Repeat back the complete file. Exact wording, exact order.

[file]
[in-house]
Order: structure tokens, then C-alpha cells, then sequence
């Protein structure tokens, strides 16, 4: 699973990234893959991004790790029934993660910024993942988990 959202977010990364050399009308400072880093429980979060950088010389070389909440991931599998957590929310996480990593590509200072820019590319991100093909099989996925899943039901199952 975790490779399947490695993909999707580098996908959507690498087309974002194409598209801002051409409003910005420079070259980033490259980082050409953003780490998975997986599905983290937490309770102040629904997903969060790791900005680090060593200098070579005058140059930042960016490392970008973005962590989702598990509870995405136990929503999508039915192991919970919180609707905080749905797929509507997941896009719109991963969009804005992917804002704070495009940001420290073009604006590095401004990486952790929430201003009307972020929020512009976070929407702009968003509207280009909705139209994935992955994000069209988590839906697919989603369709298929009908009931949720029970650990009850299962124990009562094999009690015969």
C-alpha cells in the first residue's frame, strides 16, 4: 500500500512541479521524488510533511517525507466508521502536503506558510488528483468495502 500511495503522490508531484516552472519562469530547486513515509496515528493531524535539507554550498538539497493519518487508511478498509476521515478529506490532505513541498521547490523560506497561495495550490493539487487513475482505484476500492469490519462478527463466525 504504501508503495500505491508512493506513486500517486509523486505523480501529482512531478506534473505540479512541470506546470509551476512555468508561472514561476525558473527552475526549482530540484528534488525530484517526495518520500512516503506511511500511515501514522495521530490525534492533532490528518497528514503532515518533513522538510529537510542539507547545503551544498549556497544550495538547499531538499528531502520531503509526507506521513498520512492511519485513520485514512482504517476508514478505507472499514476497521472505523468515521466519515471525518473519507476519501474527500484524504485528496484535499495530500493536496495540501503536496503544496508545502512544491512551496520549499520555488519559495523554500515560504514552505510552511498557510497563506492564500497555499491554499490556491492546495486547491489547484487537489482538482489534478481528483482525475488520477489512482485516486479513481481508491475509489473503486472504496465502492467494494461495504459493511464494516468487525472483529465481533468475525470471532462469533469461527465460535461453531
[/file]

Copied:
[in-house]
Order: structure tokens, then C-alpha cells, then sequence
């Protein structure tokens, strides 16, 4: 699973990234893959991004790790029934993660910024993942988990 959202977010990364050399009308400072880093429980979060950088010389070389909440991931599998957590929310996480990593590509200072820019590319991100093909099989996925899943039901199952 975790490779399947490695993909999707580098996908959507690498087309974002194409598209801002051409409003910005420079070259980033490259980082050409953003780490998975997986599905983290937490309770102040629904997903969060790791900005680090060593200098070579005058140059930042960016490392970008973005962590989702598990509870995405136990929503999508039915192991919970919180609707905080749905797929509507997941896009719109991963969009804005992917804002704070495009940001420290073009604006590095401004990486952790929430201003009307972020929020512009976070929407702009968003509207280009909705139209994935992955994000069209988590839906697919989603369709298929009908009931949720029970650990009850299962124990009562094999009690015969």
C-alpha cells in the first residue's frame, strides 16, 4: 500500500512541479521524488510533511517525507466508521502536503506558510488528483468495502 500511495503522490508531484516552472519562469530547486513515509496515528493531524535539507554550498538539497493519518487508511478498509476521515478529506490532505513541498521547490523560506497561495495550490493539487487513475482505484476500492469490519462478527463466525 504504501508503495500505491508512493506513486500517486509523486505523480501529482512531478506534473505540479512541470506546470509551476512555468508561472514561476525558473527552475526549482530540484528534488525530484517526495518520500512516503506511511500511515501514522495521530490525534492533532490528518497528514503532515518533513522538510529537510542539507547545503551544498549556497544550495538547499531538499528531502520531503509526507506521513498520512492511519485513520485514512482504517476508514478505507472499514476497521472505523468515521466519515471525518473519507476519501474527500484524504485528496484535499495530500493536496495540501503536496503544496508545502512544491512551496520549499520555488519559495523554500515560504514552505510552511498557510497563506492564500497555499491554499490556491492546495486547491489547484487537489482538482489534478481528483482525475488520477489512482485516486479513481481508491475509489473503486472504496465502492467494494461495504459493511464494516468487525472483529465481533468475525470471532462469533469461527465460535461453531